No-one knew for sure who had taken the old captain’s house, up there, high on the cliff. There was gossip in the village of course. Mrs Binns, in the local shop, was the most vocal. Righteous anger or sour grapes, she had been hoping for a bit of business; the silver Rolls Royce, with its dark tinted windows impervious to the greedy gaze of the curious, simply reeked of money. But not a penny of it was ever spent in the village. Once a week a big blue van, its sides bare of any markings, would take the turn off to the cliff road, avoiding the village altogether.
The masculine curiosity in the pub didn’t equal that of the ladies in the shop, but the subject did come up. A couple of the local lads told of how they had zoomed up there on their Hondas. They found the driveway to the old house secured by big metal gates set into a high steel mesh fence topped with razor wire. The raw newness was hardly compensated by a covering of leaf green paint. “When on earth did they do that then?” asked the landlord. No-one could think of a satisfactory answer so the talk turned back to fishing.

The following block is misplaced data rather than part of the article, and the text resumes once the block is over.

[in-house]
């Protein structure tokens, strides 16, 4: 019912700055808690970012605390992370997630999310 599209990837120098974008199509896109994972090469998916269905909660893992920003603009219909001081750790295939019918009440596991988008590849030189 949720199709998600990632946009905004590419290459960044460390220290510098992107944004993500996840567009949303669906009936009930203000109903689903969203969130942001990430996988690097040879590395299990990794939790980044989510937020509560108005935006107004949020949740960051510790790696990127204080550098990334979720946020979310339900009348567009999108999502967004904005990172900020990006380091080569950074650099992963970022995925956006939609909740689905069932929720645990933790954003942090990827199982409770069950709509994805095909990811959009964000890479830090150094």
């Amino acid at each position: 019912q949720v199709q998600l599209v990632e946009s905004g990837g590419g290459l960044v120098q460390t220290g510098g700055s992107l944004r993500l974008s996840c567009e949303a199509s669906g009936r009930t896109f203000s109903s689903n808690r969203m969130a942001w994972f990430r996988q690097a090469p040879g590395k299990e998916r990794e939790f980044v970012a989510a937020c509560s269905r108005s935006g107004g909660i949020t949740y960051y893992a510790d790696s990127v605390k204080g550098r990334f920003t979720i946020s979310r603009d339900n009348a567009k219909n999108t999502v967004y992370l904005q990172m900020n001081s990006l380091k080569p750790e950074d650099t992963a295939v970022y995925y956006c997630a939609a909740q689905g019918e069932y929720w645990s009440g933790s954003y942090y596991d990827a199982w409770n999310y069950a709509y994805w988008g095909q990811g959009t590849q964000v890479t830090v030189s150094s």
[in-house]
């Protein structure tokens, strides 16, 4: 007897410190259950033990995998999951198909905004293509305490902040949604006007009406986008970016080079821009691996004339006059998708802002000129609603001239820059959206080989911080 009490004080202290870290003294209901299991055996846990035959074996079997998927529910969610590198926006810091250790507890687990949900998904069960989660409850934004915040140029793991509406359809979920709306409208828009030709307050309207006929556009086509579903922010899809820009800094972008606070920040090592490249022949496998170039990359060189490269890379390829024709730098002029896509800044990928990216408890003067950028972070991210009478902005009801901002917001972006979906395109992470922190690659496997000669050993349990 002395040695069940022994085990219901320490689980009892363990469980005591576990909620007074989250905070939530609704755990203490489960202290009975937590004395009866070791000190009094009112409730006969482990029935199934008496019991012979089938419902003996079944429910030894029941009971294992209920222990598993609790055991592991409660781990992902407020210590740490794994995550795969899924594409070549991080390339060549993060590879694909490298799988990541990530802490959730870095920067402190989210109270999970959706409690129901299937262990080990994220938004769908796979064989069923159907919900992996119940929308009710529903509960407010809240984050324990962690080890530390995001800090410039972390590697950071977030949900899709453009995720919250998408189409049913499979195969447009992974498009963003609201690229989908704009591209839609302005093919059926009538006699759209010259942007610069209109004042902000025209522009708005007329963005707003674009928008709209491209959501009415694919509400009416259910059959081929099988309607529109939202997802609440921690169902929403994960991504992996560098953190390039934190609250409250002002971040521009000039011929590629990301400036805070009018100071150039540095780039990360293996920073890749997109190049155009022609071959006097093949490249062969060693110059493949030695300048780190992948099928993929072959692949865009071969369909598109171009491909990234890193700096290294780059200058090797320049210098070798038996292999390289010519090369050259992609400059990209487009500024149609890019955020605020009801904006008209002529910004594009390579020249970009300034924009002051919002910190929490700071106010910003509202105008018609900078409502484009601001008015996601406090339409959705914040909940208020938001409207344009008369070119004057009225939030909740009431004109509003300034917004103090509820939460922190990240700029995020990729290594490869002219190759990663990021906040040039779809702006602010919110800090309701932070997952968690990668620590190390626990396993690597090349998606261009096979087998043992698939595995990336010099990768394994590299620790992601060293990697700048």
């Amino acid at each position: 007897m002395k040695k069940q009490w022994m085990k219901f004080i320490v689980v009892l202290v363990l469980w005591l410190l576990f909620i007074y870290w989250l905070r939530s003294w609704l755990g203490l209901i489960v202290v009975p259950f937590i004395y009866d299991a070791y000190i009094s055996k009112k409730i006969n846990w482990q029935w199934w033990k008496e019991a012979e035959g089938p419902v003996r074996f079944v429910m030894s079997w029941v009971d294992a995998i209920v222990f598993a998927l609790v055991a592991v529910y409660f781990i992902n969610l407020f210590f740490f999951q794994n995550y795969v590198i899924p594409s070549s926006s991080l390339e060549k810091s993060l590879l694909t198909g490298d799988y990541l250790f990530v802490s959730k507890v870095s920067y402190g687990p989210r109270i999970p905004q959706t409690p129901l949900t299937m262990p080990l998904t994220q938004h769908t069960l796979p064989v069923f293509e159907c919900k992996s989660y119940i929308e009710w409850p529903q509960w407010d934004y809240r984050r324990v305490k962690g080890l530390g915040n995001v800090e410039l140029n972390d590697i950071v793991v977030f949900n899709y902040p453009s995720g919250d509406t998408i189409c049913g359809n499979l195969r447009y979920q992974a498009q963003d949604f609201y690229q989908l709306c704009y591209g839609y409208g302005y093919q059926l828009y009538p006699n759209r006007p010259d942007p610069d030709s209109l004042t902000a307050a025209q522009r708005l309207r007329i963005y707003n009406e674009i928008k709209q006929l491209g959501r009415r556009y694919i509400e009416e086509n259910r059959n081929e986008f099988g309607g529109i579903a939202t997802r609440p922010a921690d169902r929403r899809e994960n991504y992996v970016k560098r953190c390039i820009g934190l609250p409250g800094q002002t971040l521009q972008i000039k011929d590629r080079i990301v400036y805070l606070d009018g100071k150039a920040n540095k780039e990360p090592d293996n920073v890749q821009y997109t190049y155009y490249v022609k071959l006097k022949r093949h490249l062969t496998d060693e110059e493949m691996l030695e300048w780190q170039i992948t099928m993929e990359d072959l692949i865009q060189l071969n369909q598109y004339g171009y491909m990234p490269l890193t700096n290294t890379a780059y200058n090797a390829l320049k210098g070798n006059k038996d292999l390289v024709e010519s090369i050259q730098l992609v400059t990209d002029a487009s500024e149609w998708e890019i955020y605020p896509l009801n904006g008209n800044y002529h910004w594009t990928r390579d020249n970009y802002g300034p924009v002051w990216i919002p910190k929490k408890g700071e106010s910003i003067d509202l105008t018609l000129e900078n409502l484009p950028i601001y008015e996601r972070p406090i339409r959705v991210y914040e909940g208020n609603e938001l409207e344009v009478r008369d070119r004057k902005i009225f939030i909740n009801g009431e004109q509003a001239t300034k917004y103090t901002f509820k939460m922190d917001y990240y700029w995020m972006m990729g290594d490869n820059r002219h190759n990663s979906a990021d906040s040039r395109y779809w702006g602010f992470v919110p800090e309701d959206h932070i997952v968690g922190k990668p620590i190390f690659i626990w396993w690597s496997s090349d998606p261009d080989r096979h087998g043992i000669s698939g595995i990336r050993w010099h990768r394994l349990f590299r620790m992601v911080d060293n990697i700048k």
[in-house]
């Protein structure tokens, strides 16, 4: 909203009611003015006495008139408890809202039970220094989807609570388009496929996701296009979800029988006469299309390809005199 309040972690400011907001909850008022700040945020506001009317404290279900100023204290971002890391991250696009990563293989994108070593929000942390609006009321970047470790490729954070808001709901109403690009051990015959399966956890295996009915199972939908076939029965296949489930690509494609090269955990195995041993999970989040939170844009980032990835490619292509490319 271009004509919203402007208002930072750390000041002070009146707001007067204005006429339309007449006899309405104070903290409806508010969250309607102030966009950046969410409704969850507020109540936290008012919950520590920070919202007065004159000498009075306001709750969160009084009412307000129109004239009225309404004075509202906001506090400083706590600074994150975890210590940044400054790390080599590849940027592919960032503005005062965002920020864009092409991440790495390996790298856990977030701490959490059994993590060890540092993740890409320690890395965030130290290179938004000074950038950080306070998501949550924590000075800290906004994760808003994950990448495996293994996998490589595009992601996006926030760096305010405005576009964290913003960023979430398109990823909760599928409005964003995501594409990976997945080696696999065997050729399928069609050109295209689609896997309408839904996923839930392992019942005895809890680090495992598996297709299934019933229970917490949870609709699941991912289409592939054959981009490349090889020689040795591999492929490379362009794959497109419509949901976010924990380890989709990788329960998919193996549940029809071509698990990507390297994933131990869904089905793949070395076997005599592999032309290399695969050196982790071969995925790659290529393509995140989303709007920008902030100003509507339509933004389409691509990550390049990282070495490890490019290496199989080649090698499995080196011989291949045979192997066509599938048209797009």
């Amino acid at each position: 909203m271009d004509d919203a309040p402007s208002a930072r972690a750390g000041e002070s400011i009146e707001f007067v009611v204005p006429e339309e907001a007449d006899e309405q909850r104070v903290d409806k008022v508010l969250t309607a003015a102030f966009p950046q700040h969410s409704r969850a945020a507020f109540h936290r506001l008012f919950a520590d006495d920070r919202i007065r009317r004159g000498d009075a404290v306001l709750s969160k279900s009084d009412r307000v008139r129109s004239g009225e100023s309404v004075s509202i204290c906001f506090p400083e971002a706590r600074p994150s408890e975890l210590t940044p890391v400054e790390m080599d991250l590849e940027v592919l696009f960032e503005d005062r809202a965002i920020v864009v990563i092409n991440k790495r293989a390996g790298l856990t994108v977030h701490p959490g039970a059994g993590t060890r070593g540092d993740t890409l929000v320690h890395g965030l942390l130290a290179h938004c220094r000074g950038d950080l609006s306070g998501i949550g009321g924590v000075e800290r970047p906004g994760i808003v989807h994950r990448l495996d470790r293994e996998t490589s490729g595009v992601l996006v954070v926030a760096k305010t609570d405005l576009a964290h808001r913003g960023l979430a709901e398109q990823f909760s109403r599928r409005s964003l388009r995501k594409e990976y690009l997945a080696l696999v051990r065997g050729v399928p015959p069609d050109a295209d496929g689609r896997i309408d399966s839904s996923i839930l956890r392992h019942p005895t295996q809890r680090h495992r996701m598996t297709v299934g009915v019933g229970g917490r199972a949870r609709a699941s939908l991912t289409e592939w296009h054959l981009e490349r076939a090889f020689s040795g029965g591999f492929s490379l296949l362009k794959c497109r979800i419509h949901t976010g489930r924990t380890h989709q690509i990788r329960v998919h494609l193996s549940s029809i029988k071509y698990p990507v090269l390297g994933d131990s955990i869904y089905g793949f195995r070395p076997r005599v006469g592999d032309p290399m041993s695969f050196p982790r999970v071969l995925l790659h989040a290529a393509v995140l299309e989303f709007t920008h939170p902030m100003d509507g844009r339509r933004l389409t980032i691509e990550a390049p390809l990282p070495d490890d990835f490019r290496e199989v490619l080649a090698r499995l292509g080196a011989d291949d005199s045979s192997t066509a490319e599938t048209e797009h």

Over the months, the interest waned. They are like that in our village, keep yourself to yourself is a motto well understood by the rather dour people of that rugged coast. Time went by until we had almost forgotten that we had a mystery. Interest was revived by the helicopter.
It was a big twin engined job and the throbbing beat of its rotors deafened the folk who rushed out to gape at it. It hovered low over the village for several minutes before rapidly slanting upwards in the direction of the cliff. The buzzing speck in the sky descended, presumably in the fenced grounds of the Captain’s House.
On the TV news magazine that evening our questions were answered. There, pictured on the screen, was our village. The zoom lens of the camera in the helicopter showed our upturned faces. We gazed in amazement as the news reporter describe the picturesque hideaway village of the famous star. The picture switched to the Captain’s House, the landing, and the reluctant occupant.
Apparently she decided to make the best of a bad thing. She chatted graciously to the reporter as she led a conducted tour of the old house. Dance Hall, the teen-age idol, our country’s answers to Madonna, was charm itself as she spoke of “Her dear little village hide- away.” So SHE was our recluse!
We turned off our sets in disgust.
H.St.V.Beechey. Sept. 1993.